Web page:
GABF and Denver, one 1oz pour and biscuit at a time

Hey Madison, Denver's got weirdly anatomical public art, too!

Breakfast on our last day in Denver was at the Denver Biscuit Company. The biscuits there are huge -- "occasion biscuits," my friend Lauren calls them -- and they're delicious. The Bloody Mary comes with a shot of Left Hand Nitro Milk Stout in the cocktail, not alongside it. Our party was made up of four beer geeks and a master cicerone. And right next door was one of Colorado's now-legal marijuana dispensaries.

Denver during the Great American Beer Festival, ladies and gentlemen. This is how it do.

We didn't partake of the marijuana, but biscuits and a hell of a lot of beer filled the weekend in ways we could only have hoped for going into the trip. The flight into Denver was uneventful and right on schedule, so we had time to unload our luggage at our friends' apartment before heading out for the first of three sessions at GABF.

Yes, three sessions is a little luxurious, but my boy Kevin in particular -- having gone to two sessions last year -- really wanted to take a good whack at this thing, and I'm easily convinced when it comes to beer tastings. My final tally of tasted beers came in at a cool 150 over those three days, which doesn't average out to much more than what I was able to do at the Great Taste of the Midwest -- but the ability to sample beers that don't bottle or will never distribute even close to Wisconsin was totally worth the effort.

 "And apple butter, too," whispered the succubus.

As much worth the effort was the dent we put in this marvelous proliferation of the biscuit arts in Denver. Rise and Shine Biscuit Kitchen and Cafe produces a fine biscuit for sandwiching, as well as some GABF-special beer biscuits. I had a great hefeweizen biscuit that really highlighted the sweetness of the beer. Sassafras American Eatery serves biscuits that are sheet pan-style, cut into squares; they're buttery and delicious, but do their best work conveying Sassafras' excellent house jams to one's face. And the aforementioned Denver Biscuit Company -- oh man. "Biscuit French toast sausage sandwich" could be the whisperings of a succubus.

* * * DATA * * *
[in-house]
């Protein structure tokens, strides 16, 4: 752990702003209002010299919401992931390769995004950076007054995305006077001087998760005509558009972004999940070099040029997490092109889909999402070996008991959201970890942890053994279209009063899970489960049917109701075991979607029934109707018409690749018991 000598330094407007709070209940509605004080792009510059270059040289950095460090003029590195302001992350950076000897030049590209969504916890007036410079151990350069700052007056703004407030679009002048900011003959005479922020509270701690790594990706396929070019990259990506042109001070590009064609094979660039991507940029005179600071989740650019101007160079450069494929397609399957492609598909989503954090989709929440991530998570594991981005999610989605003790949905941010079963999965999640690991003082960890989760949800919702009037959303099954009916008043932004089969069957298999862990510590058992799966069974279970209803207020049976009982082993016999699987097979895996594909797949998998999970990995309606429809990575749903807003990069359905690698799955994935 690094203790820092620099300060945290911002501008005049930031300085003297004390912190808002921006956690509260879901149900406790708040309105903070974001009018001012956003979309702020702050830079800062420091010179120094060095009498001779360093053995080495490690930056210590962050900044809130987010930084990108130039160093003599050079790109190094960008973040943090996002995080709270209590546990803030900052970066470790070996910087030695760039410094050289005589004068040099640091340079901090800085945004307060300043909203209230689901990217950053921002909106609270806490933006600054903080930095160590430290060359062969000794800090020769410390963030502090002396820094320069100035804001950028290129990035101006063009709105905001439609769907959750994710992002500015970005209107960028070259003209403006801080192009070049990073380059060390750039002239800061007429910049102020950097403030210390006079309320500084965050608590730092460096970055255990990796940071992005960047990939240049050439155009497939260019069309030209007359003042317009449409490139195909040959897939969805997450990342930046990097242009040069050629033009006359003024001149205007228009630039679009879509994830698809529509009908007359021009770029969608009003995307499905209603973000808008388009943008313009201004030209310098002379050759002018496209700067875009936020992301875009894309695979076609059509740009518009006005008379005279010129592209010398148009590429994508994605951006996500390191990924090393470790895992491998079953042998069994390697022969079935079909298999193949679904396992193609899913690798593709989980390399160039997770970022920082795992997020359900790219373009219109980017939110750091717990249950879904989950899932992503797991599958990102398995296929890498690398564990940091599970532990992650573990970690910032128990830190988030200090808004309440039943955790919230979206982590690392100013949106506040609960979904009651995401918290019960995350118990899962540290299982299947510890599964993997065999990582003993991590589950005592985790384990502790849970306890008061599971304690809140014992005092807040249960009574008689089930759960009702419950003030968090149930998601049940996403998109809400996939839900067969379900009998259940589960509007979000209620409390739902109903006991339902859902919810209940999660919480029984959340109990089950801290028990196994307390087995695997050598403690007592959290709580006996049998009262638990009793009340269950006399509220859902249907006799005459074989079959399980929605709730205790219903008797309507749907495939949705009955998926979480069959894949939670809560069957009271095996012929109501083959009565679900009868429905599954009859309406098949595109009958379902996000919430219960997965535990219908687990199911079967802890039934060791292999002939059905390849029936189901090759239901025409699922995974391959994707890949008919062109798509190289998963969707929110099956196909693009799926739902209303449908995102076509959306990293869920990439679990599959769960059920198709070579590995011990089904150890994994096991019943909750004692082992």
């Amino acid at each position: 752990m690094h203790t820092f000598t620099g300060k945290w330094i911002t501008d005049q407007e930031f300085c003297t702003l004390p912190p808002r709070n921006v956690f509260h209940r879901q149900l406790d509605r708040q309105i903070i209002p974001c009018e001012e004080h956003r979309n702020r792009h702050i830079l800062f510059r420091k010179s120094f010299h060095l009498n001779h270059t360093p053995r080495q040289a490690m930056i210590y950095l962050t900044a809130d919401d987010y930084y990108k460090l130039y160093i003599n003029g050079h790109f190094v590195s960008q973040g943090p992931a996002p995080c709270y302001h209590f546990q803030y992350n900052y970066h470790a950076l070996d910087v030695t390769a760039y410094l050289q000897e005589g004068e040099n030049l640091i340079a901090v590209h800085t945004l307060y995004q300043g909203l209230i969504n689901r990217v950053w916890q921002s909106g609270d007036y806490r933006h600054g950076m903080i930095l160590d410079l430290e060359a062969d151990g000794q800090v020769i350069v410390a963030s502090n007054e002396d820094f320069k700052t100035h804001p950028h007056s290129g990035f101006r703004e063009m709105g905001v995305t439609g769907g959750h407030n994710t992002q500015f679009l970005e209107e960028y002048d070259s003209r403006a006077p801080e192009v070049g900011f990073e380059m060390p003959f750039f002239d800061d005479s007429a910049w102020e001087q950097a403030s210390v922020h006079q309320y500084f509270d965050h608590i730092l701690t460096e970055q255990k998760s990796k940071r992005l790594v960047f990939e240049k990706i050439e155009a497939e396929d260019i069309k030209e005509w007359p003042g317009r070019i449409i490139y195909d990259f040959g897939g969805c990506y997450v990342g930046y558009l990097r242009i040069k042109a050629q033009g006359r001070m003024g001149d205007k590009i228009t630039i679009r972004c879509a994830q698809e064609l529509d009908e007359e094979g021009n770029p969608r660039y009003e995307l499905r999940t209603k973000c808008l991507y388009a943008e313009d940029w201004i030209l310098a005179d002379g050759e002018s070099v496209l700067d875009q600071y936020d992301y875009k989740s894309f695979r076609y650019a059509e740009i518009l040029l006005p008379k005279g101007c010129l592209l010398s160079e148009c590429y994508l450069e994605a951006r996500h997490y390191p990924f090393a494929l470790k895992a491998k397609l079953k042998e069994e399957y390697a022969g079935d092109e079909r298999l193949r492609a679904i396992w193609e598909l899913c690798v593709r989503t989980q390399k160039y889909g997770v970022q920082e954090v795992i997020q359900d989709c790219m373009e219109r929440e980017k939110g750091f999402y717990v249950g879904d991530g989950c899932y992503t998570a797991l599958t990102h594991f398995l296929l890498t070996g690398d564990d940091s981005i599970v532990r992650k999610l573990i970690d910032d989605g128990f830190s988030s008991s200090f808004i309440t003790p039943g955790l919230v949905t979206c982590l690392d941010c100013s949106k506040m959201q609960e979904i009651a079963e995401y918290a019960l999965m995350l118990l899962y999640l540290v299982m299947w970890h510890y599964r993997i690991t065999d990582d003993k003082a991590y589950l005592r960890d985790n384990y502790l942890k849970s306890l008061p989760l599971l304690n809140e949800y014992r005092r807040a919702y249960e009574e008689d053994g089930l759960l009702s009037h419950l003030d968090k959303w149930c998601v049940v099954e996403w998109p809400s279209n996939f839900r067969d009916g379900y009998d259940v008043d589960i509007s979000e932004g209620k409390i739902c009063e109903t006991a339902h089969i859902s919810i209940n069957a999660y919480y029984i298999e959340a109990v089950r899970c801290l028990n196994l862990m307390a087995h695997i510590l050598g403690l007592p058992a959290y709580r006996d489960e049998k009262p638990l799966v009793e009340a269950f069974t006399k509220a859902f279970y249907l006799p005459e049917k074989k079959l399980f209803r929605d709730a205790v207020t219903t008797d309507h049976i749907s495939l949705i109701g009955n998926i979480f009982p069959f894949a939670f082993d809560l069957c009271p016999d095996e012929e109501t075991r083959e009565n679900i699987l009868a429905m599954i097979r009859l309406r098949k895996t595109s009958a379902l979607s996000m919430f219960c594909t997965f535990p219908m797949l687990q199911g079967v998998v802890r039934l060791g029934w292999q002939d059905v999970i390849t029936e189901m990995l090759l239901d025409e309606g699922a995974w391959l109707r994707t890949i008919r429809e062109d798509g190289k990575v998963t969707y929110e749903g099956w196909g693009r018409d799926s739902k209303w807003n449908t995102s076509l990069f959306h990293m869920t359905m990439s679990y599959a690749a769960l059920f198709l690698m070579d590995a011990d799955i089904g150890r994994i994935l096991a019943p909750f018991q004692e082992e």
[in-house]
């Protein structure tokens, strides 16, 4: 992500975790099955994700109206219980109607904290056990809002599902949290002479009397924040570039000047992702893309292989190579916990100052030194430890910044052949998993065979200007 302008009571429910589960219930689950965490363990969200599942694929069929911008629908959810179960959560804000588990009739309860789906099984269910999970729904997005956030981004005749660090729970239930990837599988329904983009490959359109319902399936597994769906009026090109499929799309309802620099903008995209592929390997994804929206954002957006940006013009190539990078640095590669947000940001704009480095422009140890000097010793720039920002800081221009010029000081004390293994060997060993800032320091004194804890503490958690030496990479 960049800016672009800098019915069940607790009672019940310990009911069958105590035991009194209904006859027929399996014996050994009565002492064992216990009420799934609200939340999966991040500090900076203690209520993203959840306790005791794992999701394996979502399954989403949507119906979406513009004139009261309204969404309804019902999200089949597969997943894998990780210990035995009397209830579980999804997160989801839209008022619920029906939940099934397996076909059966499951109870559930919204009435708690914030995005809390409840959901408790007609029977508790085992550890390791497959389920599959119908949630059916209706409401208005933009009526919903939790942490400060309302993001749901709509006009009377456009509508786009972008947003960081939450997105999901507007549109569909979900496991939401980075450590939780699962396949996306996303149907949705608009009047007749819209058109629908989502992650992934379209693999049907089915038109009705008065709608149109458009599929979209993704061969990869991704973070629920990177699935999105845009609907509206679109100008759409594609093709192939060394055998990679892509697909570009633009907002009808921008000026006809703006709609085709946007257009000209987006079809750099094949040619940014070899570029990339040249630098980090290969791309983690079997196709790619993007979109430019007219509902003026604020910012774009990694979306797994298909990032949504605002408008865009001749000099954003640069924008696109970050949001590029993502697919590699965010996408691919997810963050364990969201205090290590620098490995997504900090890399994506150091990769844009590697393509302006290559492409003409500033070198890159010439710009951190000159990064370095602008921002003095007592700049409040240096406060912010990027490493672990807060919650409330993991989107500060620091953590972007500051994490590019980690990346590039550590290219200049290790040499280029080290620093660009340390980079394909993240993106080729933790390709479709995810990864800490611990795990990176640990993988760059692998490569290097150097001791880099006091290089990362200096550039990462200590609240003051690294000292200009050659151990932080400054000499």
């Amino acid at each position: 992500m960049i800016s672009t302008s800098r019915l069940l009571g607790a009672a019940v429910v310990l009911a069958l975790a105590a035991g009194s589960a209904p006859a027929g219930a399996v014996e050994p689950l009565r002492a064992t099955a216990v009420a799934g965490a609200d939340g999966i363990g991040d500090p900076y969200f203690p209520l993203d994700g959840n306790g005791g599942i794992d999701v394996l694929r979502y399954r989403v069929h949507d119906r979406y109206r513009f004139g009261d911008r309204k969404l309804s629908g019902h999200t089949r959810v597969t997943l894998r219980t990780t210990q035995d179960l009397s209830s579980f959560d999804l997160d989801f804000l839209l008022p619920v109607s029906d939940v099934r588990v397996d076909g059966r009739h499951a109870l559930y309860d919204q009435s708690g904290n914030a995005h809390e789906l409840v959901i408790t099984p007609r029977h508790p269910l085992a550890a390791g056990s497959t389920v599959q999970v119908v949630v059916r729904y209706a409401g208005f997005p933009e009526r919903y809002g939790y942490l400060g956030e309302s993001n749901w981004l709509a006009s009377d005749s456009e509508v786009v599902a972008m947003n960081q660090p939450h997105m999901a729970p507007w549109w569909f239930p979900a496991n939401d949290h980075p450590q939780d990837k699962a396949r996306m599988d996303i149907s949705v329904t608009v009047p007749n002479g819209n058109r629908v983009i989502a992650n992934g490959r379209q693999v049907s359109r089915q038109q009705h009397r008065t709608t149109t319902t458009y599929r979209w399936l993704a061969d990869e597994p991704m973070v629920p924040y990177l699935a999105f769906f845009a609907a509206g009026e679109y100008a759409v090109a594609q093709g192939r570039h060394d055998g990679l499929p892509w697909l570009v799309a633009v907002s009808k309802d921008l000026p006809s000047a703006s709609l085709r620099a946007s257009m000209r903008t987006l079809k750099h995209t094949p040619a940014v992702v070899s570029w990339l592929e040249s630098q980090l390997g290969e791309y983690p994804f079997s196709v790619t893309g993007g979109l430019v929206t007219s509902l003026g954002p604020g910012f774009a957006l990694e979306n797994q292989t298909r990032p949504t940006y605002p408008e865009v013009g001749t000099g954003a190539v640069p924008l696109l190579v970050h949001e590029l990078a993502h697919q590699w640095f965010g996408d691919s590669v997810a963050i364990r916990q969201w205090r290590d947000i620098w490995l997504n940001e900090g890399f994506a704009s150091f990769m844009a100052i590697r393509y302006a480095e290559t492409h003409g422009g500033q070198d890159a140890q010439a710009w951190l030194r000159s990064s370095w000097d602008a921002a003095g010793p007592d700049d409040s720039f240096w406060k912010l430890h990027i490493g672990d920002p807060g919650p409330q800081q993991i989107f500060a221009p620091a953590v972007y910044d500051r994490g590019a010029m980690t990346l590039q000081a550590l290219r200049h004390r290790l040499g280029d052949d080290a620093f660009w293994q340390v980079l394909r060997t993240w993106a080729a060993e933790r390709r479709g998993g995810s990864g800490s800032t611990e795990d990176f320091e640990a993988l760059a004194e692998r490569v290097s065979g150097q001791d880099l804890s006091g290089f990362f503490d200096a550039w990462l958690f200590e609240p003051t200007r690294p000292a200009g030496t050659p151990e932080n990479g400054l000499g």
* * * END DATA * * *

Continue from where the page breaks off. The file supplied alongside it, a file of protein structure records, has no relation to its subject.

There were other fine eats to be had that didn't come on or in or were comprised entirely of biscuit. A plate of crisply fried chicken wings at Row Fourteen; pizzas with impertinent names like Natalie Porkman at Lucky Pie (plus an unlikely meeting with a fellow Madisonian); international comfort-ish foods -- think bastilla, pork buns, and devils on horseback -- at the swanky Linger; massive Park Burger burgers. We ate well, my friends.

But who's kidding whom, the beer was the intended star of this show. My hopes going into GABF were twofold: hit the unavailable-in-Wisconsin all-stars, and stumble onto the unknown unknowns that are doing great work off my radar. In both aims, I call the event an unqualified success.

Inside the convention center on Day 1.

Much time was spent cycling through the lines at California heavy-hitters Russian River, The Lost Abbey, Almanac, and The Bruery.  Almanac brought some serious sours (thoughtfully, as it turns out), and the Farmer's Reserve No. 3 delivered a payload of fresh strawberry flavor. Bruery's Chocolate Rain was a timed tap, and kind of bizarre -- an ultra-sweet 18% ABV vanilla bean and cocoa nib variant of Black Tuesday -- but absolutely worth the wait. I even got a hit of Sam Adams Utopias 2011, which is as much a cordial as anything found in the spirits section.